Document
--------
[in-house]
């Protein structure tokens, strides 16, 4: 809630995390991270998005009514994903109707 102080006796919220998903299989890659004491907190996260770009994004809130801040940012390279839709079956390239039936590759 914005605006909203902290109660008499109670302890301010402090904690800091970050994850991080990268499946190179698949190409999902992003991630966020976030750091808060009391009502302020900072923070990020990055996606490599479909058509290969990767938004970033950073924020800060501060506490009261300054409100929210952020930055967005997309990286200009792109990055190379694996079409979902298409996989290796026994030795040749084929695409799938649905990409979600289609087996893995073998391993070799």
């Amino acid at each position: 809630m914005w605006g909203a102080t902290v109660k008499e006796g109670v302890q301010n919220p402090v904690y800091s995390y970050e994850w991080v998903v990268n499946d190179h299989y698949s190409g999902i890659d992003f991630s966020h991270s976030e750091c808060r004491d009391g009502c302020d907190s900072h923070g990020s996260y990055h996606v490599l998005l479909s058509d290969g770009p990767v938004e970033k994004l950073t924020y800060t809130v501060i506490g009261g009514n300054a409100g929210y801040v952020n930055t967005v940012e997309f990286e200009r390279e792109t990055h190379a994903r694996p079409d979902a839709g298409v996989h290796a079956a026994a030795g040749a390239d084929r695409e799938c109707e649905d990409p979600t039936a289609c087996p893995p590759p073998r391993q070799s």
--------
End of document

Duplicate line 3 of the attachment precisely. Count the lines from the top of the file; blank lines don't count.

């Amino acid at each position: 809630m914005w605006g909203a102080t902290v109660k008499e006796g109670v302890q301010n919220p402090v904690y800091s995390y970050e994850w991080v998903v990268n499946d190179h299989y698949s190409g999902i890659d992003f991630s966020h991270s976030e750091c808060r004491d009391g009502c302020d907190s900072h923070g990020s996260y990055h996606v490599l998005l479909s058509d290969g770009p990767v938004e970033k994004l950073t924020y800060t809130v501060i506490g009261g009514n300054a409100g929210y801040v952020n930055t967005v940012e997309f990286e200009r390279e792109t990055h190379a994903r694996p079409d979902a839709g298409v996989h290796a079956a026994a030795g040749a390239d084929r695409e799938c109707e649905d990409p979600t039936a289609c087996p893995p590759p073998r391993q070799s």